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High density RAID takes on a whole new definition

Unknown to few outside of the high-density storage industry, 2.5" drives began to overtake several enterprise markets almost overnight with the advent of perpendicular recording.  The high densities, low costs and low power requirements for 2.5" drives make the drives perfect for corporate environments where reliability and density are the focus.

At Computex Taipei, DailyTech got a nice shot of a standard PC tower with fifty Fujitsu 200GB 2.5" drives in a RAID configuration.  The total storage of the array is 10TB, but 2TB are lost to parity for the array. The MHV2200BT hard drives featured in the array, announced by Fujitsu in March of this year, use SATA 1.5Gbps and a mere 4200RPM rotation speed.  Each drive has a peak power usage of 1.6W during a read/write operation, giving the whole array a peak power usage of just 80W.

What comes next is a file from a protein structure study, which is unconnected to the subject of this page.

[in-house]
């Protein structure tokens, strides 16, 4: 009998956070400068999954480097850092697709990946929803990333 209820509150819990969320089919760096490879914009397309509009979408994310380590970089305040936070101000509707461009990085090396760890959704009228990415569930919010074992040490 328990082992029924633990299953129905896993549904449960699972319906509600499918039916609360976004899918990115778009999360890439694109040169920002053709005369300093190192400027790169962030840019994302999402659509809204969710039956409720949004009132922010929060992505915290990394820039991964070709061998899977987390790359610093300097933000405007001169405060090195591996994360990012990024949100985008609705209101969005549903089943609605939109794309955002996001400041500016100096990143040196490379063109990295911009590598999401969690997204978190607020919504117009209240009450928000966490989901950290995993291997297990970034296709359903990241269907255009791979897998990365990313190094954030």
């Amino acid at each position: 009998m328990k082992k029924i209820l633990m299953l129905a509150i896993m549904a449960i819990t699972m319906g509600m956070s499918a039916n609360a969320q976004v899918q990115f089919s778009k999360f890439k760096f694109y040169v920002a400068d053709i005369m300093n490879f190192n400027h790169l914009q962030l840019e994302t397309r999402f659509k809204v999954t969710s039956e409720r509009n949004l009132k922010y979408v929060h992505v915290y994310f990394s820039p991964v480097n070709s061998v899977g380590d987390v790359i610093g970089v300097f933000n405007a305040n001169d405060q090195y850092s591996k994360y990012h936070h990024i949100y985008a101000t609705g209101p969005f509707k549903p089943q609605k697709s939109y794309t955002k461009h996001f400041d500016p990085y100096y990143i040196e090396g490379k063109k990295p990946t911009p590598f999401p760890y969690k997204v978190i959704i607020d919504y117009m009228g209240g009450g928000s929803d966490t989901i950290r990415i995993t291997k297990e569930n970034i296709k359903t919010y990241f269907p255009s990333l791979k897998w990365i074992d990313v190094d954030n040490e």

Furthermore, each drive can be hot swapped in the event of a failure, and Fujitsu representatives had no problem removing drives during the live demonstration.  Fujitsu employees had no estimate on price of such a setup, but the MHV2200BT hard drives are expected to ship this summer.

Earlier this year, Fujitsu employees gave DailyTech the scoop on the migration of the enterprise market from 3.5" drives to 2.5",  and the company is already forcasting 1.8" drives to start packing a punch in the high density market.   Fujitsu already holds the world commercial storage record of 1.3PB.


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sweet
By Quiksel on 6/11/2006 10:25:02 PM , Rating: 2
THIS, my friends, is what I call BADASS.

very unique idea, and one that could actually get some exposure. only thing I truly wonder about is the failure of a drive (or multiple) in such a big array... The more parts a system has, the more propensity for failure (and the harder to isolate the fault). But man, what an idea!




RE: sweet
By Ecmaster76 on 6/11/2006 10:53:48 PM , Rating: 2
Failure would be precisely detected the moment it happened. Any storage controller worth manufacturing has the capability.